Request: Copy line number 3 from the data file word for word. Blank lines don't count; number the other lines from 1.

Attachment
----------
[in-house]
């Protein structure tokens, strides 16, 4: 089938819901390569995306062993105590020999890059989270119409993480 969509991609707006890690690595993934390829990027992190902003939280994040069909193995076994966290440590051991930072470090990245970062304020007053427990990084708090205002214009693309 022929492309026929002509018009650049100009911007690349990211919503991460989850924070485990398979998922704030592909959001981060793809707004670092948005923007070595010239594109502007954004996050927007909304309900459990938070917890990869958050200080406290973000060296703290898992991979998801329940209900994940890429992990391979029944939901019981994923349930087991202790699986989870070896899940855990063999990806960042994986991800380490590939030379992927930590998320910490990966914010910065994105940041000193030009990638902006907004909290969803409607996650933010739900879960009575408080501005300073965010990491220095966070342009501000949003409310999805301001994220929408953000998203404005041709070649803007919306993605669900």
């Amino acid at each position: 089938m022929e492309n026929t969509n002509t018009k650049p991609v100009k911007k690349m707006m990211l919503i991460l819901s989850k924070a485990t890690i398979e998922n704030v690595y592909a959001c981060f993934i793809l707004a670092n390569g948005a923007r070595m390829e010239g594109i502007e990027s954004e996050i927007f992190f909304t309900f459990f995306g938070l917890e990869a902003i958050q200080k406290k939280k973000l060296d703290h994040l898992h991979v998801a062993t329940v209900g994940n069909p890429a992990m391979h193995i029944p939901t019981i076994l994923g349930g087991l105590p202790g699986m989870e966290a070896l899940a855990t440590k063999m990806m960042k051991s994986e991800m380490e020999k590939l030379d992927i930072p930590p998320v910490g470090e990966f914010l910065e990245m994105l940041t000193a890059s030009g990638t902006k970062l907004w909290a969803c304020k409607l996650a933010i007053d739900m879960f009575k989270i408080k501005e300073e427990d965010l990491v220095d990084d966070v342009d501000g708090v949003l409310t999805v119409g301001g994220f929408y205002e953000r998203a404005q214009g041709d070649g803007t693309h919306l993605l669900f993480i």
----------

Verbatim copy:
């Amino acid at each position: 089938m022929e492309n026929t969509n002509t018009k650049p991609v100009k911007k690349m707006m990211l919503i991460l819901s989850k924070a485990t890690i398979e998922n704030v690595y592909a959001c981060f993934i793809l707004a670092n390569g948005a923007r070595m390829e010239g594109i502007e990027s954004e996050i927007f992190f909304t309900f459990f995306g938070l917890e990869a902003i958050q200080k406290k939280k973000l060296d703290h994040l898992h991979v998801a062993t329940v209900g994940n069909p890429a992990m391979h193995i029944p939901t019981i076994l994923g349930g087991l105590p202790g699986m989870e966290a070896l899940a855990t440590k063999m990806m960042k051991s994986e991800m380490e020999k590939l030379d992927i930072p930590p998320v910490g470090e990966f914010l910065e990245m994105l940041t000193a890059s030009g990638t902006k970062l907004w909290a969803c304020k409607l996650a933010i007053d739900m879960f009575k989270i408080k501005e300073e427990d965010l990491v220095d990084d966070v342009d501000g708090v949003l409310t999805v119409g301001g994220f929408y205002e953000r998203a404005q214009g041709d070649g803007t693309h919306l993605l669900f993480i």